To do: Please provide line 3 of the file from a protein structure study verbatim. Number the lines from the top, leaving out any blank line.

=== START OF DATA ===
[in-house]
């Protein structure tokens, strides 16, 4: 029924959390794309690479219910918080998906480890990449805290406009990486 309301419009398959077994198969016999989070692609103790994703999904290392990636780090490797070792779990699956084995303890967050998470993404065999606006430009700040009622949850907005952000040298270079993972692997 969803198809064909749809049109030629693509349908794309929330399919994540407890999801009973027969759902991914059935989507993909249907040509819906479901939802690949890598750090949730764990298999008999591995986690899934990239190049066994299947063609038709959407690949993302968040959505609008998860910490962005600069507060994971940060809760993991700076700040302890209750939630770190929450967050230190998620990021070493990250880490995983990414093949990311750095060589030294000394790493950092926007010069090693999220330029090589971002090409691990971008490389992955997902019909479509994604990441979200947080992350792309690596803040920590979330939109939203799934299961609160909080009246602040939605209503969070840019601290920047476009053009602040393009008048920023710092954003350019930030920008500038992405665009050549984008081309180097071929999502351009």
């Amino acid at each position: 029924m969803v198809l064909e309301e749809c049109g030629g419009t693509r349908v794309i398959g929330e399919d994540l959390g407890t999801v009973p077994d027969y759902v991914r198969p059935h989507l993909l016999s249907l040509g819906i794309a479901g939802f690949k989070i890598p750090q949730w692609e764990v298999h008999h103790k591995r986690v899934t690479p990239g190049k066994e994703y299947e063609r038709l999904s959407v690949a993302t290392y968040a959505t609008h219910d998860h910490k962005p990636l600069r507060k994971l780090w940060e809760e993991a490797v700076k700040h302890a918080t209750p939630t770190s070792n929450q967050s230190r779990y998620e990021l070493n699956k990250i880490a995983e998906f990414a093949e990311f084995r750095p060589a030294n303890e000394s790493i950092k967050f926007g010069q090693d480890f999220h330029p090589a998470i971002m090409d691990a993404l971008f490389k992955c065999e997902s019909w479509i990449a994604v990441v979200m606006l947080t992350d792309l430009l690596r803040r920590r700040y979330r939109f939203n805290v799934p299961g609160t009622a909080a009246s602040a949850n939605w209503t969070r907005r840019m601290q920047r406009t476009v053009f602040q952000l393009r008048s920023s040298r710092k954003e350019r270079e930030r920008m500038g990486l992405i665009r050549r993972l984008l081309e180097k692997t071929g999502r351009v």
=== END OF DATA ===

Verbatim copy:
């Amino acid at each position: 029924m969803v198809l064909e309301e749809c049109g030629g419009t693509r349908v794309i398959g929330e399919d994540l959390g407890t999801v009973p077994d027969y759902v991914r198969p059935h989507l993909l016999s249907l040509g819906i794309a479901g939802f690949k989070i890598p750090q949730w692609e764990v298999h008999h103790k591995r986690v899934t690479p990239g190049k066994e994703y299947e063609r038709l999904s959407v690949a993302t290392y968040a959505t609008h219910d998860h910490k962005p990636l600069r507060k994971l780090w940060e809760e993991a490797v700076k700040h302890a918080t209750p939630t770190s070792n929450q967050s230190r779990y998620e990021l070493n699956k990250i880490a995983e998906f990414a093949e990311f084995r750095p060589a030294n303890e000394s790493i950092k967050f926007g010069q090693d480890f999220h330029p090589a998470i971002m090409d691990a993404l971008f490389k992955c065999e997902s019909w479509i990449a994604v990441v979200m606006l947080t992350d792309l430009l690596r803040r920590r700040y979330r939109f939203n805290v799934p299961g609160t009622a909080a009246s602040a949850n939605w209503t969070r907005r840019m601290q920047r406009t476009v053009f602040q952000l393009r008048s920023s040298r710092k954003e350019r270079e930030r920008m500038g990486l992405i665009r050549r993972l984008l081309e180097k692997t071929g999502r351009v």